DURING ITS VISIT in March, the IMF delegation reported a challenging economic situation while recommending that strong policy actions would be required to maintain a favorable outlook. “Macroeconomic stability has proved elusive despite improved revenue collection in the first half of FY2019, and the fiscal stance has loosened significantly. With accommodative monetary policy meeting fiscal needs, the exchange rate depreciated by 26 percent over the year, and inflation accelerated to 28 percent at end-December. This is detrimental to the living standards of the most vulnerable Liberians who earn and spend primarily in Liberian dollars and threatens the success of the pro-poor agenda. Growth for 2018 is now estimated at 1.2 percent, while the forecast for 2019 on current policies has been revised down to 0.4 percent from 4.7 percent.”

THE DELEGATION ALSO suggested a number of ways the authorities could address the current situation, recommending among other things, promoting strong noninflationary growth over the medium term. “The mission noted that the commencement of sales of central bank bills, supplemented by the introduction of the standing deposit and credit facilities in the interbank market, represent major milestones in modernizing the monetary policy framework. With the appropriate preconditions firmly in place, a timely reduction of the rate of inflation to single digits appears possible. Of the necessary preconditions, the most critical is that the Government refrain from borrowing from the central bank.”

THE MISSION WENT on to recommend that the budget for fiscal year 2020 be based on realistic estimates of the resource envelope. “Giving Ministries and Agencies a reliable estimate of the actual resources that will be available to them is critical to improving the quality of public services, even if this represents less than the amount budgeted in the past.”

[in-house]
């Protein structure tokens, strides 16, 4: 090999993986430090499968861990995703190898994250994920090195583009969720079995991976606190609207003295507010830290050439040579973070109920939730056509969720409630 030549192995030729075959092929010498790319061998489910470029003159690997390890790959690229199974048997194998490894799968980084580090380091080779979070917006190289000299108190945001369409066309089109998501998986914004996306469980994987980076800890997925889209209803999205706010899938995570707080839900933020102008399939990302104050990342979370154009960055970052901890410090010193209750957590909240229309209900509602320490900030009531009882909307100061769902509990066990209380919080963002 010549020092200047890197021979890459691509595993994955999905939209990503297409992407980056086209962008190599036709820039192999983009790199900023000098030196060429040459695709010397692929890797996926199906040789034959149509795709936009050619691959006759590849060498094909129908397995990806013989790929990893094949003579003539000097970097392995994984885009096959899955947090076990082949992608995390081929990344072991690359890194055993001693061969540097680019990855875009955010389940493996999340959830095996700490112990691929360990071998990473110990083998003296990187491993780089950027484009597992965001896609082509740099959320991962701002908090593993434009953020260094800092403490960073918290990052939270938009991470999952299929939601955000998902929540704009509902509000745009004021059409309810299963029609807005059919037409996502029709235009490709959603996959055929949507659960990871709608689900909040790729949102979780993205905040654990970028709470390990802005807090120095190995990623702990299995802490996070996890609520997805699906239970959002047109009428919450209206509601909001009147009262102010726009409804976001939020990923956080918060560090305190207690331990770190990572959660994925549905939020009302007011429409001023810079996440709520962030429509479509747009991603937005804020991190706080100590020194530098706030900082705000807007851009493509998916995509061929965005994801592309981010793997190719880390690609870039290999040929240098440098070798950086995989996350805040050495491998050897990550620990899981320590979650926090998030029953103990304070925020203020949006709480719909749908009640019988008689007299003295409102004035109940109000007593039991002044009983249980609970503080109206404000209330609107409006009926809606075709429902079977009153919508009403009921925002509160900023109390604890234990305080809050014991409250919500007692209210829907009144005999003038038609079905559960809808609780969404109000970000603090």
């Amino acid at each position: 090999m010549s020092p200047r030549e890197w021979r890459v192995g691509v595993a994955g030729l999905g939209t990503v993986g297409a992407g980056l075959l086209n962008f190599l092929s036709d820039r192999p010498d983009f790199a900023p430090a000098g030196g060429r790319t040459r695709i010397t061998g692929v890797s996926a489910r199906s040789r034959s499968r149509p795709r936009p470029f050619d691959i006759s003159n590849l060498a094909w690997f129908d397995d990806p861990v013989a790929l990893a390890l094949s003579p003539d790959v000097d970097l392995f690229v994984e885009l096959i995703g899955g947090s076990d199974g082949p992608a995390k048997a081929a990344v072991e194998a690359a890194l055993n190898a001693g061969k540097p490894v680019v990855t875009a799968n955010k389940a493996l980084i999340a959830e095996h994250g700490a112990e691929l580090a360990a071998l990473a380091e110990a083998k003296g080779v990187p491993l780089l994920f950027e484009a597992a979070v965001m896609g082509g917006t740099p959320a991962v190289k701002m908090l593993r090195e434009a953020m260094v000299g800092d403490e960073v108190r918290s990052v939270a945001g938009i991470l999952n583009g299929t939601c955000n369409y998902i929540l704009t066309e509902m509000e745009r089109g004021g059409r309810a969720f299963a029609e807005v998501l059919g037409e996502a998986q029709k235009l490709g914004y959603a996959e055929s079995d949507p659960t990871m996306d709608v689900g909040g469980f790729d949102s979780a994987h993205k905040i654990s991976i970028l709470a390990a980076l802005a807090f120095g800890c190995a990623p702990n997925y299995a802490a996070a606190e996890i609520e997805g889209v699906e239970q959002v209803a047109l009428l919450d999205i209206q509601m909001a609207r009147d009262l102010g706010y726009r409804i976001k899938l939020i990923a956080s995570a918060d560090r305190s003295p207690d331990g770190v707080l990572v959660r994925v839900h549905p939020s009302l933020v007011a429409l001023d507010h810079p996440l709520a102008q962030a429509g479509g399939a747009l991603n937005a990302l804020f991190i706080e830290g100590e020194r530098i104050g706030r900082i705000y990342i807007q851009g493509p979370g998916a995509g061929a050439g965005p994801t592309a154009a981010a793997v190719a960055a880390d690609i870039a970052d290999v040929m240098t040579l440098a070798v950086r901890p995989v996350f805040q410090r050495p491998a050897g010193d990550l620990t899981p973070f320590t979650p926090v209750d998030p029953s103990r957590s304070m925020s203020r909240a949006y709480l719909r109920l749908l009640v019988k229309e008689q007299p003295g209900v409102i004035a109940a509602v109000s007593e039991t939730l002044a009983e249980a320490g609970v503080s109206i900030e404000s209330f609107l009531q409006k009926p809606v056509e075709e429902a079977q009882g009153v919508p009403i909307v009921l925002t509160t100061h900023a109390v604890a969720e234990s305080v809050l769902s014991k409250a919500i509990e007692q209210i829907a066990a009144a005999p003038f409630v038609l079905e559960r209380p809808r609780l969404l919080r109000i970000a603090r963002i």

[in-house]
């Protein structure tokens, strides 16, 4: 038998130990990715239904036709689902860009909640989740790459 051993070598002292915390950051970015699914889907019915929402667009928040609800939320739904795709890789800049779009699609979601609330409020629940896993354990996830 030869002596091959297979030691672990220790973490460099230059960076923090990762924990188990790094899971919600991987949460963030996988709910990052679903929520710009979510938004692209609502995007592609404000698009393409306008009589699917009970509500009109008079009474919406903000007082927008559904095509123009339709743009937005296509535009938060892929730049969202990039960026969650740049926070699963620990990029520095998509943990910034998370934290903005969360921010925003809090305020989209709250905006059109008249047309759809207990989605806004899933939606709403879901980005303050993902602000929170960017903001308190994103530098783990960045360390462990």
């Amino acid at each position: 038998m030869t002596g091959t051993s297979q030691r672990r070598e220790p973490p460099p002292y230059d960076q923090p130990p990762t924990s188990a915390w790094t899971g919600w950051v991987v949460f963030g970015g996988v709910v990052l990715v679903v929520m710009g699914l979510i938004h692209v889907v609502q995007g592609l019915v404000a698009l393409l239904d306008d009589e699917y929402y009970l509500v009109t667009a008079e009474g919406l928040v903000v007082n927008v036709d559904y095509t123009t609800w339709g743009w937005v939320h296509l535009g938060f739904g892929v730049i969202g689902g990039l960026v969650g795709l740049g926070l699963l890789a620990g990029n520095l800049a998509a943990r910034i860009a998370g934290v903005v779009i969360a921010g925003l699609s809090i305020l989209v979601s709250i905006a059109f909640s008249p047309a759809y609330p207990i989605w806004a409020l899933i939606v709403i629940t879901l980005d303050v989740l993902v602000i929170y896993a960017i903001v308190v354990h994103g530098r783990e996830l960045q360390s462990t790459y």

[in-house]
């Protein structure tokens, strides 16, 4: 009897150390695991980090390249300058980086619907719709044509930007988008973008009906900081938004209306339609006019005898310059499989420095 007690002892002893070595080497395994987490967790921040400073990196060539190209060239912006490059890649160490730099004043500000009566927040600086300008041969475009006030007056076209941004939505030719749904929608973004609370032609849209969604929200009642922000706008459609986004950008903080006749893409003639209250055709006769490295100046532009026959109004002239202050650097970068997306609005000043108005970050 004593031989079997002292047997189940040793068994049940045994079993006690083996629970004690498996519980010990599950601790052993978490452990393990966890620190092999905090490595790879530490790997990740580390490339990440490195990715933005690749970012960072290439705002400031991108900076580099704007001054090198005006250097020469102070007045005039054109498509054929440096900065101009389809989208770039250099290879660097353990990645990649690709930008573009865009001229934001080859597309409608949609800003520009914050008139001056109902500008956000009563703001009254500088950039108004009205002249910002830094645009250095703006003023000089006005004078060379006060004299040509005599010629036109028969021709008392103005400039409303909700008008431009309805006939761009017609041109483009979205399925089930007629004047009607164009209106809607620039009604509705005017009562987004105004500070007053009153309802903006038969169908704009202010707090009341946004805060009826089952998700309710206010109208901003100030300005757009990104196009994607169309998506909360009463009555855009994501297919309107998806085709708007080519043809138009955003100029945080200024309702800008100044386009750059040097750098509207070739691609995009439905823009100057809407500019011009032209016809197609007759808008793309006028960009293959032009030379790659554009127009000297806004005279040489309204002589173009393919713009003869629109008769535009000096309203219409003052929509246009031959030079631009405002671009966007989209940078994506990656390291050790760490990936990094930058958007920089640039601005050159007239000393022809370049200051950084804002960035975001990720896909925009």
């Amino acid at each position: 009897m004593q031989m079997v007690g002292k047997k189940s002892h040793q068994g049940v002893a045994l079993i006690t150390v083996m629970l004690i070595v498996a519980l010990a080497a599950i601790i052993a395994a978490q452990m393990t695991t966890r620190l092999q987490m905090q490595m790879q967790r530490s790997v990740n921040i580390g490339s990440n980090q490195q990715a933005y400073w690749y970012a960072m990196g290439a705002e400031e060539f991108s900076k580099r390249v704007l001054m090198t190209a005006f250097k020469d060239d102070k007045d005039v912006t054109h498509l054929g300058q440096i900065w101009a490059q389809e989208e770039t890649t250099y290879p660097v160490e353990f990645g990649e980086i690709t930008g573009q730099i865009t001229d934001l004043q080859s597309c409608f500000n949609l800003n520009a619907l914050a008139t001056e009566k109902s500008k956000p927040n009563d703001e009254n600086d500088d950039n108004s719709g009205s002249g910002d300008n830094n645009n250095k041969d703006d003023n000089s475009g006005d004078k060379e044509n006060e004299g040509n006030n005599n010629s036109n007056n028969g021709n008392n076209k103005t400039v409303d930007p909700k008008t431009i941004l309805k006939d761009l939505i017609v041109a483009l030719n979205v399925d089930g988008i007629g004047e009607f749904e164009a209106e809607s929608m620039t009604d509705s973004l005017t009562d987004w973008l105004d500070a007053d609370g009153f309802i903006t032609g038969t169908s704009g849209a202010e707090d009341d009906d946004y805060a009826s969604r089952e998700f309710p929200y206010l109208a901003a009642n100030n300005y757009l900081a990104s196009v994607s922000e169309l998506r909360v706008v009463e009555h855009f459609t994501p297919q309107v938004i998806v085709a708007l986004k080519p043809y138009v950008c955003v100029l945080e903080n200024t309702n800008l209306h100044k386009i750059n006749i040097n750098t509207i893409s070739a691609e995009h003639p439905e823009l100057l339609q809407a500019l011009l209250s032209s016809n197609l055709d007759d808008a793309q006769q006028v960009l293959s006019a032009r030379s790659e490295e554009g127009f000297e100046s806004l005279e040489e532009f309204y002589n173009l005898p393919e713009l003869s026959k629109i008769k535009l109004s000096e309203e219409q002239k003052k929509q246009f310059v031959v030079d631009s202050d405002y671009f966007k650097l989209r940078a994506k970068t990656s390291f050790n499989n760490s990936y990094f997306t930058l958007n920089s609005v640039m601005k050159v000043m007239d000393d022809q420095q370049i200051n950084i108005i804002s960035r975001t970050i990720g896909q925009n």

ACCORDING TO SOURCES, the IMF is requiring the government of Liberia to put in a hiring freeze and consider reducing the country’s punishing public wage bill, which is now devouring more than 72 percent of recurrent expenditure.  There are reportedly more than 90 thousand persons on the public payroll, an increase of 20,000 from the previous Ellen Johnson Sirleaf administration.  Liberian officials were also warned to desist from using scarce foreign exchange reserves to support the value of the country’s domestic currency.  These two conditions alone if implemented will come with political consequences that a government unsure of its standing with supporters may have difficulties in accepting.  Some economists believe the equilibrium rate of the Liberian dollar to the US dollar is 200+ considering current slow or now growth and volatility in prices of the country’s two primary commodity exports.  Although iron prices rose last week to around 95 dollars, the quality of Liberian ore, low FE content and high in phosphates cannot fetch high prices on international commodity exchanges and in fact are deeply discounted in transactions between Liberian producers and their end users.  

THE GOVERNMENT IS ALSO facing a tall order All this as tens of millions of dollars have been borrowed from the Central Bank of Liberia (CBL) with slow or non-payment from the government.  Despite warnings from the IMF in their last Article IV consultation in March, the government continues to spend more money than it collects.